Inglewood Cottage is a Gothic Revival villa, built c. 1850, located at 150 Bethlehem Pike, in the Chestnut Hill section of Philadelphia, Pennsylvania. It was designed by famed American architect, Thomas Ustick Walter, Fourth Architect of the U.S. Capital, and built by Cephas Childs, a prominent Philadelphia lithographer and director of the Chestnut Hill Railroad. The home was among the first summer cottages built in and around Chestnut Hill, Philadelphia, Pennsylvania in the mid to late 19th Century for wealthy Center City Philadelphians.
The home was owned for many years by John Story Jenks, a prosperous dry goods merchant, for whom the Philadelphia School District named The John Story Jenks Elementary School. Jenks' summer home, Inglewood, is adjacent to Inglewood Cottage on the same compound. Inglewood is a large Georgian Revival home designed, in its present form, by the architectural firm of Cope & Stewardson. Jenks' daughter, Mary, and son-in-law, Joseph S. Lovering, and their family lived on the compound throughout much of the 20th century. Inglewood Cottage passed from Lovering family ownership in 1986, Inglewood in 1991.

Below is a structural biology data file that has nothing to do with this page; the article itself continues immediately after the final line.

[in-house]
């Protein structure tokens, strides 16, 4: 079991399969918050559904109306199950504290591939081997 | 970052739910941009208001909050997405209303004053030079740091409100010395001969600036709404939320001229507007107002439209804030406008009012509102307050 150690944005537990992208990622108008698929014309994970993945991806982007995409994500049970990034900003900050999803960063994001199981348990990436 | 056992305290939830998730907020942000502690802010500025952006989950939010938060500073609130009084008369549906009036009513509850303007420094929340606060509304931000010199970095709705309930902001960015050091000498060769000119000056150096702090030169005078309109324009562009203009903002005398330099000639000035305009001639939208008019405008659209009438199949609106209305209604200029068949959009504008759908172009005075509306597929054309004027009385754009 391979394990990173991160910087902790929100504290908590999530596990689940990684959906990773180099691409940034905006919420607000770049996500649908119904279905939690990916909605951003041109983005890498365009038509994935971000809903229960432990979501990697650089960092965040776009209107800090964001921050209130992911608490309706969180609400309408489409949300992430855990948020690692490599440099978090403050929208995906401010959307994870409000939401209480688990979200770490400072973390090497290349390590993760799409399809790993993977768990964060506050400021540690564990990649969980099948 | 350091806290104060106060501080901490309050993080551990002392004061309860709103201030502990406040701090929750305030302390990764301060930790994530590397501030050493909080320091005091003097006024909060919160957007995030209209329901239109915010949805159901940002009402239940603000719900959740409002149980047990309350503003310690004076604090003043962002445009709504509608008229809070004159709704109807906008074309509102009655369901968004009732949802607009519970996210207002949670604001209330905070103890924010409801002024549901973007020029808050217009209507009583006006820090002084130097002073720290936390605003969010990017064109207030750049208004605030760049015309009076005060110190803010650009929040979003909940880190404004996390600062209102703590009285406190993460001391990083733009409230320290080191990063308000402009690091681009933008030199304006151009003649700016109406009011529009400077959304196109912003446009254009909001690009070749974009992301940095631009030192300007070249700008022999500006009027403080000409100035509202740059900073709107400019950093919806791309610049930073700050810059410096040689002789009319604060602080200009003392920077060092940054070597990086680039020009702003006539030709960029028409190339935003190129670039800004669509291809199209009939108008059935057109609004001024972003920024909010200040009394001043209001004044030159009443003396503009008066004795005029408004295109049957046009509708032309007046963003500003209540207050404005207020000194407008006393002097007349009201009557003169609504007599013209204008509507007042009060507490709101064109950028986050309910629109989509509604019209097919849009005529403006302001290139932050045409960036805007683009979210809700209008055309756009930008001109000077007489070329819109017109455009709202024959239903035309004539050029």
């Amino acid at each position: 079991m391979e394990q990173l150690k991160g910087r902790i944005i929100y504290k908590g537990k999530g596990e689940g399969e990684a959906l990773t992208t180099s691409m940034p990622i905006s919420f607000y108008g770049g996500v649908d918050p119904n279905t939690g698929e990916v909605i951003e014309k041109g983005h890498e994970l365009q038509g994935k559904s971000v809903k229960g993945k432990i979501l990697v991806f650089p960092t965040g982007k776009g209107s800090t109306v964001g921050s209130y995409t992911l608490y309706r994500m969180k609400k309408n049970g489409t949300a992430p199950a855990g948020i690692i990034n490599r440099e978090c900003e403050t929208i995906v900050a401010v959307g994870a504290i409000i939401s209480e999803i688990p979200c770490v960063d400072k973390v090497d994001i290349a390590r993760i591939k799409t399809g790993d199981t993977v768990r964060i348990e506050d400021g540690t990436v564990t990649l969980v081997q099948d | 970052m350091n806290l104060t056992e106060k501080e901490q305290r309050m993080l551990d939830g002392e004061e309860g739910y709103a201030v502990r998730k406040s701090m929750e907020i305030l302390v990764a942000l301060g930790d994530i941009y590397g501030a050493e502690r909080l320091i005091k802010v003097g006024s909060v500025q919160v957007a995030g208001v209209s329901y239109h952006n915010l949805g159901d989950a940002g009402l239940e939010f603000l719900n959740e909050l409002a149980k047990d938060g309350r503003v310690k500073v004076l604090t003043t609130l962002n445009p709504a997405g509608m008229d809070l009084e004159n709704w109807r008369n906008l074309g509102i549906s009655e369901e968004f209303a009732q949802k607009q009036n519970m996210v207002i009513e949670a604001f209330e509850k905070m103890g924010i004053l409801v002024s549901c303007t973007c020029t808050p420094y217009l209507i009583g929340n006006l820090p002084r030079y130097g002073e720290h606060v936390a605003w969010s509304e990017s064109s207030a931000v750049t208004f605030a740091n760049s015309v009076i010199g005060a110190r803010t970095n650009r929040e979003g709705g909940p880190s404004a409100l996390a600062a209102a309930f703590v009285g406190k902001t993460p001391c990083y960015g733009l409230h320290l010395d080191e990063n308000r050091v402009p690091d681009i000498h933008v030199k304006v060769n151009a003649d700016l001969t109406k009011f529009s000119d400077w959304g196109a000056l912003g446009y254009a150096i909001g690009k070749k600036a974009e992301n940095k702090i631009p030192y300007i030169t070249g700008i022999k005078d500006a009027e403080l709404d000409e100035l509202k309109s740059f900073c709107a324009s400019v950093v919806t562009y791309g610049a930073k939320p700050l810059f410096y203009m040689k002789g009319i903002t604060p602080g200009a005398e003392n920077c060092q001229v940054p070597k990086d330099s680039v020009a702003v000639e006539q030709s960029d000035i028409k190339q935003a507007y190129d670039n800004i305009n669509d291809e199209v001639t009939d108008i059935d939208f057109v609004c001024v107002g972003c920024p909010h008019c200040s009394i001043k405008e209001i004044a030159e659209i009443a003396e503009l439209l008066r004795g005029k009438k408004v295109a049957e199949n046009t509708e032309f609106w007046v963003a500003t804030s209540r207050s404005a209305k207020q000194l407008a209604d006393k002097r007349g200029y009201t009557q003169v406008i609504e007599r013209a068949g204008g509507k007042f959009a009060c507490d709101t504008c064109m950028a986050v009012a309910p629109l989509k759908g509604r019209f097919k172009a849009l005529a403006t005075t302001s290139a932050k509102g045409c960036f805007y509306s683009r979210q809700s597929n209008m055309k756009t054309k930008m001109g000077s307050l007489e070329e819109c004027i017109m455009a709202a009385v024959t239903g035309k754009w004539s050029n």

Inglewood Cottage was modified greatly over the years, mostly by the Lovering family. It was enlarged and altered extensively in 1900 and 1906, by the architectural firm of Kennedy, Hays, & Kelsey, when a new dining room and kitchen were added. The 1906 addition and alterations were carried out by the contracting firm of George S. Roth & Sons. Later alterations included the addition of a solarium on the west side of the house, a Butler's pantry, gardener's privy, enclosed porch and balcony on the east side of the house, and a garage and potting shed detached structure on the southeast corner of the grounds. The home has undergone extensive restoration since 2004. It is currently owned by the Cristofanilli family originally from Rome (Italy).